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Conspiracy theory-fueled newspaper Epoch Times grew revenue 4x thanks to CFO's crypto crime proceeds, feds say

Jack Newsham   

Conspiracy theory-fueled newspaper Epoch Times grew revenue 4x thanks to CFO's crypto crime proceeds, feds say
  • The Epoch Times, a media company linked to China's Falun Gong movement, has grown massively.
  • It says its pro-Trump, conspiracy theory-heavy editorial content has won donations and subscriptions.

The Epoch Times, a US media company linked to Chinese dissidents that seemingly shot to success by embracing Donald Trump and conspiracy theories, significantly funded its growth with proceeds of cybercrime, according to federal prosecutors.

The Justice Department said the company's CFO, Weidong "Bill" Guan, was arrested on June 2 and charged with money laundering in New York. The DOJ indictment claims that he and others "used cryptocurrency to knowingly purchase tens of millions of dollars in crime proceeds" and plowed it into the Epoch Times starting in 2020.

The Epoch Times wasn't named in court records, and the Justice Department said the case had nothing to do with its editorial slant. The indictment only mentioned a "multinational media company headquartered in Manhattan." However, the outlet could be identified because Guan is listed online as its CFO and because the financial numbers in the complaint come close to what the Epoch Times has reported to the IRS.

According to the indictment, most of Guan's criminal activity mentioned in the indictment took place in 2020, 2021, and 2022, but prosecutors say that up until last month, Guan helped launder "at least $67 million."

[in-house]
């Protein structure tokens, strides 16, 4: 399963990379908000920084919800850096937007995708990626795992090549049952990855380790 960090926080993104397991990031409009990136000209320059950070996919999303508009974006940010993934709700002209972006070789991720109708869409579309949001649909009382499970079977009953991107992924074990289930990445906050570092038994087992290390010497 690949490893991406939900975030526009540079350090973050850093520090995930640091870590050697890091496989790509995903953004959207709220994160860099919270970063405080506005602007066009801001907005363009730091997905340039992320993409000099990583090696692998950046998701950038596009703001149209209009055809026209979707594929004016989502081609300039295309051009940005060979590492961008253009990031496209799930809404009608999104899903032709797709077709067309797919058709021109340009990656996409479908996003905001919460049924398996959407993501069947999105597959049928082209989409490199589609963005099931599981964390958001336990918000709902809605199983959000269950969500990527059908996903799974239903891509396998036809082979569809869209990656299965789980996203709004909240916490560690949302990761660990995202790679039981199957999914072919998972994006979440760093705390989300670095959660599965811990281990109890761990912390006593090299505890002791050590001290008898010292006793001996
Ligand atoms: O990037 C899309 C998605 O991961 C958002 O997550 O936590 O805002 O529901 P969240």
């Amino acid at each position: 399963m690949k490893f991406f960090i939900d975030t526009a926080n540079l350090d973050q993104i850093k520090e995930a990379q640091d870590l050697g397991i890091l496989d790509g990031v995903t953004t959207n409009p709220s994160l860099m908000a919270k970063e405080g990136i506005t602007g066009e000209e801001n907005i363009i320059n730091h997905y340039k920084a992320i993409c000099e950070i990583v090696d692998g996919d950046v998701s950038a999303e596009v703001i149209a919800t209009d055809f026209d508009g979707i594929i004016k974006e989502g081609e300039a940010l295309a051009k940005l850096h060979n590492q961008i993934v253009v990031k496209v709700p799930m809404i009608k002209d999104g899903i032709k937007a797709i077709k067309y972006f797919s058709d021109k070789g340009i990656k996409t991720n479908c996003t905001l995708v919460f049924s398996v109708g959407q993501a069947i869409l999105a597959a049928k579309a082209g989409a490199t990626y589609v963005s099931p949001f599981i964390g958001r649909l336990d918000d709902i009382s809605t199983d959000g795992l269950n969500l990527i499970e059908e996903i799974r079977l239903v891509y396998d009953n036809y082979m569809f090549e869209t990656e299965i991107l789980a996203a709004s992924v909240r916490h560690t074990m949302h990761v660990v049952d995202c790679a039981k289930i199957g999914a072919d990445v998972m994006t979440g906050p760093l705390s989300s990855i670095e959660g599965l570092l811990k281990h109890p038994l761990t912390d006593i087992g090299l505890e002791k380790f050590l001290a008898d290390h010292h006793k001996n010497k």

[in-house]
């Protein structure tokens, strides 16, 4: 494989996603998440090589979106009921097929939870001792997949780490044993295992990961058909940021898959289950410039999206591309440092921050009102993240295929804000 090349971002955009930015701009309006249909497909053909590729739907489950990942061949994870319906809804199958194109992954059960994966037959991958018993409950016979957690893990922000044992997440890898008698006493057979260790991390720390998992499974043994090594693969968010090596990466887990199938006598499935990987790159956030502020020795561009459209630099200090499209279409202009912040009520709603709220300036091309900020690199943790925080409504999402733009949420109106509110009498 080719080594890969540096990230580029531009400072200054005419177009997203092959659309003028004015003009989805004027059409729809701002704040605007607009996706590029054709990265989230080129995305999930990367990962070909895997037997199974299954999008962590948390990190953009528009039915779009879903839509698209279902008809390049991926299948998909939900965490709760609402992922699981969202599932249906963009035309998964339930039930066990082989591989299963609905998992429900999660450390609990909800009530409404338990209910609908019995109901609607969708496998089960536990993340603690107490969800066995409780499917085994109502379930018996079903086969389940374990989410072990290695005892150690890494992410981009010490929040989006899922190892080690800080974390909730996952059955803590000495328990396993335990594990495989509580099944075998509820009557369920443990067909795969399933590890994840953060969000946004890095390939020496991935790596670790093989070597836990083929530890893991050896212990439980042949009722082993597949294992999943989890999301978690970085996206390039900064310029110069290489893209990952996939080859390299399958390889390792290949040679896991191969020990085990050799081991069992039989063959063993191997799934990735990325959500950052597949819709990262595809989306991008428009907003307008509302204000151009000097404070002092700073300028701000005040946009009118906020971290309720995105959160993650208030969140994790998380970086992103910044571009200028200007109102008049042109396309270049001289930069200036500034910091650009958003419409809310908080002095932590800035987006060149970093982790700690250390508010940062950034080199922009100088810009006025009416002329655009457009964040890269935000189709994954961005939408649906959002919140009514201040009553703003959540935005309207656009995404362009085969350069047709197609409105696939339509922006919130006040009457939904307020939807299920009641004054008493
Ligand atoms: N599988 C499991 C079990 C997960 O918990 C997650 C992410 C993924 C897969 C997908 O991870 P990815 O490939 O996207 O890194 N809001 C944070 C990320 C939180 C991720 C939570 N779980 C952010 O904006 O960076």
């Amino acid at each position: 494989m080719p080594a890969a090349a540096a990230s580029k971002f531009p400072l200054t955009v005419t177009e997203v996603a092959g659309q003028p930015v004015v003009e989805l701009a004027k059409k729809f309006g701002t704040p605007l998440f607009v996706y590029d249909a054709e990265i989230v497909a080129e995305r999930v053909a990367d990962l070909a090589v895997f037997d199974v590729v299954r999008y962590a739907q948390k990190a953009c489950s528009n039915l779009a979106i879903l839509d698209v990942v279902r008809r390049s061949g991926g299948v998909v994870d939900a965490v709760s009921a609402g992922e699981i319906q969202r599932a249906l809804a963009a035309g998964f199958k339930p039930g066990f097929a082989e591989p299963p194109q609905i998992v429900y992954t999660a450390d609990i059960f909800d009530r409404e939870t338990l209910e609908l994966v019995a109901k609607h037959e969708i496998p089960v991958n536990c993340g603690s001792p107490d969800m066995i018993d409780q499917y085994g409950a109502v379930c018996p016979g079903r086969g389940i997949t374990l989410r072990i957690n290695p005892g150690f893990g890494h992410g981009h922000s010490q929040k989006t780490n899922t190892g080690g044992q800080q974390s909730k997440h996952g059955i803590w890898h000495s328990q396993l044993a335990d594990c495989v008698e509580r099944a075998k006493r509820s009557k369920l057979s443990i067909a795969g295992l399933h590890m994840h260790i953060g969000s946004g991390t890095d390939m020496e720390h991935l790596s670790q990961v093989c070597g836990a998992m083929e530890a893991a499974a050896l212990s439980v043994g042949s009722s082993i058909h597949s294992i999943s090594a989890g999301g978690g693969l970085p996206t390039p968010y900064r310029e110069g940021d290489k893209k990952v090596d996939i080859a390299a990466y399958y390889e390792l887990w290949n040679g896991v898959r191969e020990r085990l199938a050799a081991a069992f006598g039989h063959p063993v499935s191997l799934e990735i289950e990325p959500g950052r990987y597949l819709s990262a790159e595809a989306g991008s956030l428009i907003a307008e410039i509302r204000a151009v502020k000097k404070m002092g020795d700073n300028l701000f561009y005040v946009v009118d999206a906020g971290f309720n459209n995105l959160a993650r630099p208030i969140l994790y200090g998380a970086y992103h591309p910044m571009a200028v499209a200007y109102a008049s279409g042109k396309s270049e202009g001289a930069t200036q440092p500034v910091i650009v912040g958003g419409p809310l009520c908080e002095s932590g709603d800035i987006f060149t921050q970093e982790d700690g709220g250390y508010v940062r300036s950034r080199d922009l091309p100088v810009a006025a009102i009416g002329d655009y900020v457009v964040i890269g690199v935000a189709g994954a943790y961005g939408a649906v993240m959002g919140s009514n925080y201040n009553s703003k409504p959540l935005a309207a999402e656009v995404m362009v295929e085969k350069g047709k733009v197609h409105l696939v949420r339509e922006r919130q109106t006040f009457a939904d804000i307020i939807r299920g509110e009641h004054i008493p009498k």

The time period overlaps with a period of major growth for Epoch Times, whose revenue grew from $15.5 million in 2019 to more than $70 million in 2020 and over $120 million a year in 2021 and 2022, according to its nonprofit tax returns.

According to prosecutors, Guan and the Epoch Times' offshore "Make Money Online" team, or MMO team, used cryptocurrency to buy prepaid debit cards loaded with proceeds of fraud, like unemployment insurance fraud, starting in April 2020. They used the prepaid cards and financial accounts that were opened with stolen personal information to plow millions of dollars into the Epoch Times' bank accounts, prosecutors say.

"When banks raised questions about the funds, Guan allegedly lied repeatedly and falsely claimed that the funds came from legitimate donations to the media company," US Attorney for the Southern District of New York Damian Williams said in a press release.

The Epoch Times said in a statement that it had suspended Guan, though it said that he was innocent until proven guilty.

"The Epoch Times has a guiding principle that elevates integrity in its dealings above everything else," the statement said. "The company intends to and will fully cooperate with any investigation dealing with the allegations against Mr. Guan."

NBC News reported last year that the Epoch Times, which is linked to members of the Falun Gong group that has been repressed by China's government, grew by sending out free physical copies of its newspaper to hundreds of thousands of people and that it has focused on conservatives over age 60. The publication claims it's the fourth-largest newspaper in the US by subscriber count, but unlike other media outlets, its circulation figures aren't audited.

Other outlets have noted the Epoch Times' willingness to play up stories about vaccine injuries and to traffic in conspiracy theories, like the idea that the Biden administration is trying to reduce food production and force Americans to eat bugs.

June 3, 2024, 7:45 p.m. ET: This story has been updated to include a comment from Epoch Times received after publication.